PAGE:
No problem with guests... I mention it because it simply means more provisions. Oddly I have invited many people to sail multiple times and they can't seem to get it together... perhaps other commitments? Dunno. Enjoy guests but don't need them to enjoy time on board.

Perhaps it's the length of time commitment? We don't do many day sails... and many of our friends are from the city and don't have wheels. Whatever.

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Re: Livaboard freshwater system maintenance advice sought.

We don't need guests to enjoy sailing/cruising. In fact, we have so many guests, we love the rare weekend we spend alone. Guest are additional work load. However, we dominantly get great satisfaction that our family and friends are literally lined up at the door to spend a weekend. Unless weather or a mechanical failure prevents it, we always spend at least one night at anchor.

We definitely need to understand the audience, as they say. Some are fish to water and we could sail all day long, drop the hook, sleep and sail all day to get back. More likely guests don't want to be underway more than 3-4 hours. Everyone loves the dinghy ride back to the boat, in a dark anchorage, after dinner. It's funny but true.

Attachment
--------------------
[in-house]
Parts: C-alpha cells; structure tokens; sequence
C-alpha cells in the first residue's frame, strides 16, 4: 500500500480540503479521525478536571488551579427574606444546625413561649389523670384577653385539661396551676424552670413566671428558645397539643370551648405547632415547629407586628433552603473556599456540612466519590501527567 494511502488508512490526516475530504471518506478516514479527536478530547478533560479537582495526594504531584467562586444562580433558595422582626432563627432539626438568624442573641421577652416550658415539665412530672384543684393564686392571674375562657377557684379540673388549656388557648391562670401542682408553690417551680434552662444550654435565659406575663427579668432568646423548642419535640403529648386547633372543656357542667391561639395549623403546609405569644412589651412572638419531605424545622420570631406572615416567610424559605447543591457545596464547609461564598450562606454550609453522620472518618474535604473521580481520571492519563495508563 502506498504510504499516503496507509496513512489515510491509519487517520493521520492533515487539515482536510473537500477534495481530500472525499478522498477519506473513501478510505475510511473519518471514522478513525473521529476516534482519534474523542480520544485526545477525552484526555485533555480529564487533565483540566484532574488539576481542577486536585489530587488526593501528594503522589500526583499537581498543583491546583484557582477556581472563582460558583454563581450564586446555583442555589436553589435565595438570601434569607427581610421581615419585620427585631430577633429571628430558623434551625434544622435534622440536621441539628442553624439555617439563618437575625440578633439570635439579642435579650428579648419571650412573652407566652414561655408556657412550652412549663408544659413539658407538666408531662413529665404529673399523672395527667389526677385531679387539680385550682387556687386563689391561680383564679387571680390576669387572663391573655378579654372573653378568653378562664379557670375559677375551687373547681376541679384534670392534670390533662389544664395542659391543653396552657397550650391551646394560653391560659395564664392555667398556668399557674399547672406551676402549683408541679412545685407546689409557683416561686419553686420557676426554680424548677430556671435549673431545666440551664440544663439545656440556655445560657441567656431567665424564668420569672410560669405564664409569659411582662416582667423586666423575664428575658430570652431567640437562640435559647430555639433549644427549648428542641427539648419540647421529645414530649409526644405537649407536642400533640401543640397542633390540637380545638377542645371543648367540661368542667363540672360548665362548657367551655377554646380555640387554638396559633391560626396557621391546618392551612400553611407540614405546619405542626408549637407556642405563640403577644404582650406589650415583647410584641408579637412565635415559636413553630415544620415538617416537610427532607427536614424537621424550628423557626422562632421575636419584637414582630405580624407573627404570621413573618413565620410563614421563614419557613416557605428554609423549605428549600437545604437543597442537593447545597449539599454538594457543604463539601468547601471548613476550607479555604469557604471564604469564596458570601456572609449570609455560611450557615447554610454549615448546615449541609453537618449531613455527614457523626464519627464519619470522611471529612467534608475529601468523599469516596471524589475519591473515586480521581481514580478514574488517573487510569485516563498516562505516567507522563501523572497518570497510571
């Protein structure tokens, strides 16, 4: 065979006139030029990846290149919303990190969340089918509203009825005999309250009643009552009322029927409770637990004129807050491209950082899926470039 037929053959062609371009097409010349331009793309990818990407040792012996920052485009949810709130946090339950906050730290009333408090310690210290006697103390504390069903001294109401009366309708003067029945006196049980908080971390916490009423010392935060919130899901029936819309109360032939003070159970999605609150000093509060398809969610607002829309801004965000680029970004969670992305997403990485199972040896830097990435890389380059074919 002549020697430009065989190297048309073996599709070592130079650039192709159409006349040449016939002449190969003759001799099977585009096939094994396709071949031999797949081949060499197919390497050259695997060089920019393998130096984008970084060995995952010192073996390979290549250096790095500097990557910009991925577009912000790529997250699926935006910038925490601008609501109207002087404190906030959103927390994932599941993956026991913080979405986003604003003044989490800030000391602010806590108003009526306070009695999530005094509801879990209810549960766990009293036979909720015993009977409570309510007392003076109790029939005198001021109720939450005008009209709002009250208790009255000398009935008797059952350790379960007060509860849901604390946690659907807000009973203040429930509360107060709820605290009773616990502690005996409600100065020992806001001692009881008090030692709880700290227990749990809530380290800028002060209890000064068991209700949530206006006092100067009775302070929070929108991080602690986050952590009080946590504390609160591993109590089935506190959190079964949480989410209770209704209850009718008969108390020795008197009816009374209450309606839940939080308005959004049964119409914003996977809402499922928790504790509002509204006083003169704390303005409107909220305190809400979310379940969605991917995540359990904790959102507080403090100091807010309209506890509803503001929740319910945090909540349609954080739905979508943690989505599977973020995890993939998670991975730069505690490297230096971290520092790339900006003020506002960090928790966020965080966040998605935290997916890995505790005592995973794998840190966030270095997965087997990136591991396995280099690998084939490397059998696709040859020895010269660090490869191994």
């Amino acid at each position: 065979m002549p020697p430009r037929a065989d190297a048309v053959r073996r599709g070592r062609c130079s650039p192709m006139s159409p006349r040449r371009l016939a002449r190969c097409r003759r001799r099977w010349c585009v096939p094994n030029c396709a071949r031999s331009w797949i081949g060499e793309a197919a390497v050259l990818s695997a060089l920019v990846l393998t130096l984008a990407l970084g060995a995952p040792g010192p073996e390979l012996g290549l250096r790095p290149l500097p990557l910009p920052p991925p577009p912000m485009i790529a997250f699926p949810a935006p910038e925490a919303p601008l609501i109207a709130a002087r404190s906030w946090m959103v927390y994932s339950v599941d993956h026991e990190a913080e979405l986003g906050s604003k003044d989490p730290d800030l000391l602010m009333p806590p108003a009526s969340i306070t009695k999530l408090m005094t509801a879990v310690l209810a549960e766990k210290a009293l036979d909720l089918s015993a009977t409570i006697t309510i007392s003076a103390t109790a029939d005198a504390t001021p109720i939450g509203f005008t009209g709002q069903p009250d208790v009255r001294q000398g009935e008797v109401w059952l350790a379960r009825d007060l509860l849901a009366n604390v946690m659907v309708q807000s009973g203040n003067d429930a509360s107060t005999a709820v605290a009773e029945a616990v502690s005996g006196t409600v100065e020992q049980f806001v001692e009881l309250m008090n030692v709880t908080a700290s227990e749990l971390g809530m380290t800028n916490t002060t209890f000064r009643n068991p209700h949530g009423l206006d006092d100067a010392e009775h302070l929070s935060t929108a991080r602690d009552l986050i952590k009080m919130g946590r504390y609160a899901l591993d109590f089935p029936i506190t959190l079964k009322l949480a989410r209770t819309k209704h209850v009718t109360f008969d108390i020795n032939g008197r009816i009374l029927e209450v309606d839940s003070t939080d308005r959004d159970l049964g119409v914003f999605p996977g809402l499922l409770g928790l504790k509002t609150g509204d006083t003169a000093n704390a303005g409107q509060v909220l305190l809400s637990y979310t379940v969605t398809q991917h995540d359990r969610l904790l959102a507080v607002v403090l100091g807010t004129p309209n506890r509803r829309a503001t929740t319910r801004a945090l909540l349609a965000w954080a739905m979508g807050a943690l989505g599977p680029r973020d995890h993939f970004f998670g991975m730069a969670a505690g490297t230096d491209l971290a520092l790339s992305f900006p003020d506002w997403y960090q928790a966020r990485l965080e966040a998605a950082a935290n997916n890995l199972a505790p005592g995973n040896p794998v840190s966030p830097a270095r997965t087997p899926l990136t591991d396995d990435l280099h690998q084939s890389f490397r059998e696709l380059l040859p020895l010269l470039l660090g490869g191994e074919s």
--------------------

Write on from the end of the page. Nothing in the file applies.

The one thing that makes this work best, is universal accommodations. The saltiest sailor can be comfortable camping for the weekend. However, to be universally appealing to non-sailor, the creature comforts matter. Toilets that flush electrically (although I always give a lesson). Plenty of refrigeration, ice, even air conditioning when really needed. Most are in it, like they were on a day boat, touring New England. That's fine with us. I usually involve them someway in the sailing, even if very inconsequentially.